Legalizing Prostitution in South AfricaBy Thandi Mkhatshwa

Legalizing Prostitution in South Africa

By Thandi Mkhatshwa

Published on Mon, Jun 08 2009 by Thandi Mkhatshwa
South Africa will be the first African country to host the FIFA Soccer World Cup next year, and everyone is looking forward to the games. Everywhere I go, I hear people talking about 2010. Much discussion has been made about the strength of South Africa’s infrastructure to host a successful World Cup. South Africa is attempting to go out of its way to provide the best World Cup possible…by legalizing prostitution. This idea has caught my attention and has me thinking really hard.

It was South African police commissioner Jackie Selebi who first proposed the idea, arguing that if prostitution is legalized, it would free up police to deal with more pressing security issues. The proposal was presented again at an Arts and Culture Department meeting where plans for social cohesion for 2010 were discussed, this time from ANC MP George Lekgetho. “It is one of the things that would make it [the tournament] a success because we hear of many rapes, because people don’t have access to them [women],” Lekgetho stated during a meeting of the Portfolio Committee on Arts and Culture in Parliament.

Lekgetho’s idea is supported by many of the same arguments that have been thrown around before.� Those in favor cite that legalized prostitution will be easy to license, regulate, and tax.� Some say it would also provide money for the country.� Yet there would be a need to establish some guidelines and safety precautions for the workers and their patrons. “If sex working is legalized people would not do things in the dark. That would bring us tax and would improve the lives of those who are not working,” Lekgetho added.

Already the provincial government of Mpumalanga has called on escort agencies to register their services for the soccer world cup games.

Just recently, the new Gauteng premier Nomvula Makonyane also called for the legalization of prostitution, arguing that it is the world’s oldest profession and that it should be recognized, managed and protected to stop sex workers from being exploited.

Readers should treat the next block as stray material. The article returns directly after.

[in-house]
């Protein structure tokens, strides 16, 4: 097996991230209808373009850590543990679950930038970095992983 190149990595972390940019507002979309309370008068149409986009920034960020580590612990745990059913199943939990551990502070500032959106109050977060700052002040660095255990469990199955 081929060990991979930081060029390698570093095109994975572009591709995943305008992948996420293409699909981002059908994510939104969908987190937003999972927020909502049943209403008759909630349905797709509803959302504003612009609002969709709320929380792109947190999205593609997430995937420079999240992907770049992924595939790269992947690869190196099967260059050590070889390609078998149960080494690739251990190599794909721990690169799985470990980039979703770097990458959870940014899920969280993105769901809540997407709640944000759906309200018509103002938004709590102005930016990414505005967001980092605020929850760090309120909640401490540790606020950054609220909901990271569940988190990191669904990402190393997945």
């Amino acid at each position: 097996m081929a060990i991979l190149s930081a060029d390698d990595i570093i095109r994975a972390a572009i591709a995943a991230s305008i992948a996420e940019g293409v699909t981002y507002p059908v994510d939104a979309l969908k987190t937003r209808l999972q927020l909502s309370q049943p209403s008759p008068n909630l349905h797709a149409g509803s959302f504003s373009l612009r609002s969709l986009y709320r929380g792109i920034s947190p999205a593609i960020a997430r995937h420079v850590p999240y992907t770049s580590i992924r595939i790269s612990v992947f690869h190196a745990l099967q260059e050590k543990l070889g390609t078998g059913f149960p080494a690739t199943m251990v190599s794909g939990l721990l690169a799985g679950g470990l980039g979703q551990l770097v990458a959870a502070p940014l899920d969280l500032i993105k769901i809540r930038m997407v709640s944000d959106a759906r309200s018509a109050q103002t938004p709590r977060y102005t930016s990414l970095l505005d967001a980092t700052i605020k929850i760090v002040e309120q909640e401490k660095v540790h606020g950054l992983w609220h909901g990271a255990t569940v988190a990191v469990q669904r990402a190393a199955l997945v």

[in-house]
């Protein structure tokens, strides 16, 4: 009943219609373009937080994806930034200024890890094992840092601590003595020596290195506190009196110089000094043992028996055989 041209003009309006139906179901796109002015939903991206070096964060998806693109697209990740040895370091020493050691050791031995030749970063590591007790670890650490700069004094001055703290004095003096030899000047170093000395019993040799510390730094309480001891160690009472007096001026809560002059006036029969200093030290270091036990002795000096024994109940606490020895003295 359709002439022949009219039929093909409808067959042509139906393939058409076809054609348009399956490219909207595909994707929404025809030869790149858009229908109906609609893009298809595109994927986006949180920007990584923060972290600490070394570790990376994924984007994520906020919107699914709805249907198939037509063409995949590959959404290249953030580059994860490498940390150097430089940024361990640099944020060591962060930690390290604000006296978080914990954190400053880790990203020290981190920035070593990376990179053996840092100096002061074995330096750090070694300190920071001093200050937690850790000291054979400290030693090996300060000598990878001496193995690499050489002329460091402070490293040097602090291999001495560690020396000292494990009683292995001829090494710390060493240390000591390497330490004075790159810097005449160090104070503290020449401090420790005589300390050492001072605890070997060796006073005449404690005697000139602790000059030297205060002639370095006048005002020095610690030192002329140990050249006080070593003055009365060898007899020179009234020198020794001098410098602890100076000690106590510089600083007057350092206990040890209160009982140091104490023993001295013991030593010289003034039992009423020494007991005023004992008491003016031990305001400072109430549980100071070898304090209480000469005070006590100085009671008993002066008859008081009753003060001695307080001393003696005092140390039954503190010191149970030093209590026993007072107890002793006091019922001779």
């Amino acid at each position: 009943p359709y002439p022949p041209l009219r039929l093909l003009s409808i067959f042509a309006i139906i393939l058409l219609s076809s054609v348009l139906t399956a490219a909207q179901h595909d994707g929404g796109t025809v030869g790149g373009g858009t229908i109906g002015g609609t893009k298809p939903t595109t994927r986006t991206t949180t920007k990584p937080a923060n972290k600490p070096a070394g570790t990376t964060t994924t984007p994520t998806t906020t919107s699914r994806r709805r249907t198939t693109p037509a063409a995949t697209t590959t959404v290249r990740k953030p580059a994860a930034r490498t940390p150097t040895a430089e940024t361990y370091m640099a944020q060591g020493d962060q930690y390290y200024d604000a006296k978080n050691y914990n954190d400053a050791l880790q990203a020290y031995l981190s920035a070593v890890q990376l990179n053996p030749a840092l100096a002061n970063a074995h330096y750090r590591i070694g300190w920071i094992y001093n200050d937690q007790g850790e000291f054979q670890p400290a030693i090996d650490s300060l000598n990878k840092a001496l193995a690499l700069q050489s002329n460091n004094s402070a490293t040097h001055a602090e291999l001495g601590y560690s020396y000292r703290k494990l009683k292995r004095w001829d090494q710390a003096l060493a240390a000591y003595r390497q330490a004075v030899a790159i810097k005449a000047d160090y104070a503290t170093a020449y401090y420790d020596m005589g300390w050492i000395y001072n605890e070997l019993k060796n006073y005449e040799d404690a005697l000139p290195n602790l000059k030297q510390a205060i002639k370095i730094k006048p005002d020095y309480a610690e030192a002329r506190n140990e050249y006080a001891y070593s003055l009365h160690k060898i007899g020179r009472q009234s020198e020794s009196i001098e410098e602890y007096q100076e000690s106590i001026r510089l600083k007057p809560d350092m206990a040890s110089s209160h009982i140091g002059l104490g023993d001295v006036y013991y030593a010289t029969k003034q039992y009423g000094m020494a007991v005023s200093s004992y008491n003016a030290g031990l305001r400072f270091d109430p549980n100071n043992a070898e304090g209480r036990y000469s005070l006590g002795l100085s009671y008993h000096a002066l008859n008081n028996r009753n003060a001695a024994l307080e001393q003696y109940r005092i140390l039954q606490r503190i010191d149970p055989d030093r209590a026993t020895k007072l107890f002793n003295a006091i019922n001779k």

Sex workers have always been trying to get the government to recognize their services as a legitimate business, but with no success. But that has never stopped them from operating illegally the streets at night. I know some women from my community who sell their bodies for a living at the nearest big towns, such as Hoedspruit. They’ve turned the public toilets into their little hostels. During the day they sleep like bats and at night they spread out on the streets and local bars. The police used to raid the place but eventually got tired. The women would get arrested but the following day they were out of jail, and back to turning tricks for money again.
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Now these sex workers could soon taste the freedom of roaming around the streets freely at night selling their stuff without the fear of ever getting arrested again by the police, as their service could be treated as a regular job; if not just for the World Cup only, but permanently.

I am not as excited about the idea of legalizing prostitution like Lekgetho and others.� I see this proposal as a threat to future of this country. I worry that people in favor are only focusing on the money that the government will be getting…not the ugly picture that it would bring.

South Africa already has the highest unemployment rate and current inflation crisis isn’t helping the situation. I think the moment the South African government formalizes prostitution, they will be creating a market for it and many young girls, who aren’t finding jobs anywhere, will turn to prostitution out of desperation for an income. This will also increase their chances of falling pregnant, and the risk of being infected with HIV/AIDS.

Legal prostitution, by its very nature, will increase the number of sexual partners of the prostitutes, and also their clients. Prostitutes and their clients are therefore both high-risk populations for HIV/AIDS.

Though I am not a big soccer fan myself, I’m also looking forward seeing some of the games, but I am not at all looking forward to the possibility of prostitution getting legalized. The South African government should rather start by finding more ways to create more legitimate jobs for the soccer World Cup and thereafter so people don’t have to turn to prostitution.



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